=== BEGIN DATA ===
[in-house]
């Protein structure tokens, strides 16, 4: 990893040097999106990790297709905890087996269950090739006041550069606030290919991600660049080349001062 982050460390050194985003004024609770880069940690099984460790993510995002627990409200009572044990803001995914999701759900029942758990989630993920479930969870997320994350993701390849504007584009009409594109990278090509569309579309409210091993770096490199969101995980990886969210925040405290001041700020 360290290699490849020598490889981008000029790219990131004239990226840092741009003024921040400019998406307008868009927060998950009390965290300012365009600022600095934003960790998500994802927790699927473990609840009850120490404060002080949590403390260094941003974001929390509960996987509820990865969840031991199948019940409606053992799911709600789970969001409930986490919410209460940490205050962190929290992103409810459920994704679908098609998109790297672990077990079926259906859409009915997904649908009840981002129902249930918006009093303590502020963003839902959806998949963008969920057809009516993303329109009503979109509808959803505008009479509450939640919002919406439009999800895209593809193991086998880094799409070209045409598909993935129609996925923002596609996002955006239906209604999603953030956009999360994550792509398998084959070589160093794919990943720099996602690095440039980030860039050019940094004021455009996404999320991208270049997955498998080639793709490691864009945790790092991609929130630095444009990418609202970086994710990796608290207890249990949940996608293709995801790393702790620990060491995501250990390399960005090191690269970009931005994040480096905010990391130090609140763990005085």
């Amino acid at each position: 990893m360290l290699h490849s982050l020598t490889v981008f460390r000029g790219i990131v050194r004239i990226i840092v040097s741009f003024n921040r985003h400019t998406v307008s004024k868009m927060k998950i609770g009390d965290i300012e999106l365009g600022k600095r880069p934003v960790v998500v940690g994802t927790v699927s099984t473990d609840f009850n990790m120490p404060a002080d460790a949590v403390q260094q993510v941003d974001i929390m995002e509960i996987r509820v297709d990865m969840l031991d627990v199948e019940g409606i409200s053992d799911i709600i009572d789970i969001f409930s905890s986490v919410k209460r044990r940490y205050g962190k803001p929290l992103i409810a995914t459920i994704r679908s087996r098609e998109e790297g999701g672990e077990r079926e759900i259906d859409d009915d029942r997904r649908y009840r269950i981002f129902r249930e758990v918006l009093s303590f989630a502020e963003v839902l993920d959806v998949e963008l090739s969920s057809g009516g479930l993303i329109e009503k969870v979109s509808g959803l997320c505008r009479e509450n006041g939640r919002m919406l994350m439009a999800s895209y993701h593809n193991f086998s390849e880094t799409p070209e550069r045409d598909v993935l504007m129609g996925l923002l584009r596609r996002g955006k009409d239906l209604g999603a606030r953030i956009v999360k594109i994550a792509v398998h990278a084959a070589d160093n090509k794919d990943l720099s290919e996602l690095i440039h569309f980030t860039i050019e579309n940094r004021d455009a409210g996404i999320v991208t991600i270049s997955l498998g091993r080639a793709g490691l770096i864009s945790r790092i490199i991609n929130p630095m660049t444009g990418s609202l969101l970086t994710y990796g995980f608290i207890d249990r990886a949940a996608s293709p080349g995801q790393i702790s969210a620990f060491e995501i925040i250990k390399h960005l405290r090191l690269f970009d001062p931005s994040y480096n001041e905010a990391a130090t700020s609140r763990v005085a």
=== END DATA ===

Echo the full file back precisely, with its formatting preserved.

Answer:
[in-house]
């Protein structure tokens, strides 16, 4: 990893040097999106990790297709905890087996269950090739006041550069606030290919991600660049080349001062 982050460390050194985003004024609770880069940690099984460790993510995002627990409200009572044990803001995914999701759900029942758990989630993920479930969870997320994350993701390849504007584009009409594109990278090509569309579309409210091993770096490199969101995980990886969210925040405290001041700020 360290290699490849020598490889981008000029790219990131004239990226840092741009003024921040400019998406307008868009927060998950009390965290300012365009600022600095934003960790998500994802927790699927473990609840009850120490404060002080949590403390260094941003974001929390509960996987509820990865969840031991199948019940409606053992799911709600789970969001409930986490919410209460940490205050962190929290992103409810459920994704679908098609998109790297672990077990079926259906859409009915997904649908009840981002129902249930918006009093303590502020963003839902959806998949963008969920057809009516993303329109009503979109509808959803505008009479509450939640919002919406439009999800895209593809193991086998880094799409070209045409598909993935129609996925923002596609996002955006239906209604999603953030956009999360994550792509398998084959070589160093794919990943720099996602690095440039980030860039050019940094004021455009996404999320991208270049997955498998080639793709490691864009945790790092991609929130630095444009990418609202970086994710990796608290207890249990949940996608293709995801790393702790620990060491995501250990390399960005090191690269970009931005994040480096905010990391130090609140763990005085």
């Amino acid at each position: 990893m360290l290699h490849s982050l020598t490889v981008f460390r000029g790219i990131v050194r004239i990226i840092v040097s741009f003024n921040r985003h400019t998406v307008s004024k868009m927060k998950i609770g009390d965290i300012e999106l365009g600022k600095r880069p934003v960790v998500v940690g994802t927790v699927s099984t473990d609840f009850n990790m120490p404060a002080d460790a949590v403390q260094q993510v941003d974001i929390m995002e509960i996987r509820v297709d990865m969840l031991d627990v199948e019940g409606i409200s053992d799911i709600i009572d789970i969001f409930s905890s986490v919410k209460r044990r940490y205050g962190k803001p929290l992103i409810a995914t459920i994704r679908s087996r098609e998109e790297g999701g672990e077990r079926e759900i259906d859409d009915d029942r997904r649908y009840r269950i981002f129902r249930e758990v918006l009093s303590f989630a502020e963003v839902l993920d959806v998949e963008l090739s969920s057809g009516g479930l993303i329109e009503k969870v979109s509808g959803l997320c505008r009479e509450n006041g939640r919002m919406l994350m439009a999800s895209y993701h593809n193991f086998s390849e880094t799409p070209e550069r045409d598909v993935l504007m129609g996925l923002l584009r596609r996002g955006k009409d239906l209604g999603a606030r953030i956009v999360k594109i994550a792509v398998h990278a084959a070589d160093n090509k794919d990943l720099s290919e996602l690095i440039h569309f980030t860039i050019e579309n940094r004021d455009a409210g996404i999320v991208t991600i270049s997955l498998g091993r080639a793709g490691l770096i864009s945790r790092i490199i991609n929130p630095m660049t444009g990418s609202l969101l970086t994710y990796g995980f608290i207890d249990r990886a949940a996608s293709p080349g995801q790393i702790s969210a620990f060491e995501i925040i250990k390399h960005l405290r090191l690269f970009d001062p931005s994040y480096n001041e905010a990391a130090t700020s609140r763990v005085a």